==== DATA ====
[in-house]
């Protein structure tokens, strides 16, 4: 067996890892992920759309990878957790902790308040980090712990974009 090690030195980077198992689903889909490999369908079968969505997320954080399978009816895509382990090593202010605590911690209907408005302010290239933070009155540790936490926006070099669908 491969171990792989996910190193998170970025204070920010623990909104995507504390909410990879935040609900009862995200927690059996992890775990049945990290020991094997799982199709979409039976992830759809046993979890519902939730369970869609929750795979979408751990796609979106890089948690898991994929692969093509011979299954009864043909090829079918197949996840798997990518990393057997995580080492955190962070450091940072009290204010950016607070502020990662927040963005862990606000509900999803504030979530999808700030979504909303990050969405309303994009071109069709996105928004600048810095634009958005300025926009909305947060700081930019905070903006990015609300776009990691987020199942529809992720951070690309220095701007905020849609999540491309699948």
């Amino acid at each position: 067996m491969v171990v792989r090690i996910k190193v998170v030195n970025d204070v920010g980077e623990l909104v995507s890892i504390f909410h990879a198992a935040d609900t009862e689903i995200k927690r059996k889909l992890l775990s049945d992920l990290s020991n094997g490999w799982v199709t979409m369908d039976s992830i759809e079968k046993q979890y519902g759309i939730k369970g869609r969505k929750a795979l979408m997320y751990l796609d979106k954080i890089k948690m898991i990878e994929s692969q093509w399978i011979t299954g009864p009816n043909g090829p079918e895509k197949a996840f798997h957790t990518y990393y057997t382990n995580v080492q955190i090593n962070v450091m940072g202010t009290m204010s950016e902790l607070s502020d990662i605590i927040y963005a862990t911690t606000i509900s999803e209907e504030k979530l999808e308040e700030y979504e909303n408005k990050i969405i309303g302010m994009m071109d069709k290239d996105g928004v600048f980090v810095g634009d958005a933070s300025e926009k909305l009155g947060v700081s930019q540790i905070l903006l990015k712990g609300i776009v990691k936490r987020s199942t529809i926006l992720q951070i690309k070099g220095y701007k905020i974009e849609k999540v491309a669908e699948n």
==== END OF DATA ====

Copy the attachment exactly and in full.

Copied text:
[in-house]
């Protein structure tokens, strides 16, 4: 067996890892992920759309990878957790902790308040980090712990974009 090690030195980077198992689903889909490999369908079968969505997320954080399978009816895509382990090593202010605590911690209907408005302010290239933070009155540790936490926006070099669908 491969171990792989996910190193998170970025204070920010623990909104995507504390909410990879935040609900009862995200927690059996992890775990049945990290020991094997799982199709979409039976992830759809046993979890519902939730369970869609929750795979979408751990796609979106890089948690898991994929692969093509011979299954009864043909090829079918197949996840798997990518990393057997995580080492955190962070450091940072009290204010950016607070502020990662927040963005862990606000509900999803504030979530999808700030979504909303990050969405309303994009071109069709996105928004600048810095634009958005300025926009909305947060700081930019905070903006990015609300776009990691987020199942529809992720951070690309220095701007905020849609999540491309699948």
């Amino acid at each position: 067996m491969v171990v792989r090690i996910k190193v998170v030195n970025d204070v920010g980077e623990l909104v995507s890892i504390f909410h990879a198992a935040d609900t009862e689903i995200k927690r059996k889909l992890l775990s049945d992920l990290s020991n094997g490999w799982v199709t979409m369908d039976s992830i759809e079968k046993q979890y519902g759309i939730k369970g869609r969505k929750a795979l979408m997320y751990l796609d979106k954080i890089k948690m898991i990878e994929s692969q093509w399978i011979t299954g009864p009816n043909g090829p079918e895509k197949a996840f798997h957790t990518y990393y057997t382990n995580v080492q955190i090593n962070v450091m940072g202010t009290m204010s950016e902790l607070s502020d990662i605590i927040y963005a862990t911690t606000i509900s999803e209907e504030k979530l999808e308040e700030y979504e909303n408005k990050i969405i309303g302010m994009m071109d069709k290239d996105g928004v600048f980090v810095g634009d958005a933070s300025e926009k909305l009155g947060v700081s930019q540790i905070l903006l990015k712990g609300i776009v990691k936490r987020s199942t529809i926006l992720q951070i690309k070099g220095y701007k905020i974009e849609k999540v491309a669908e699948n």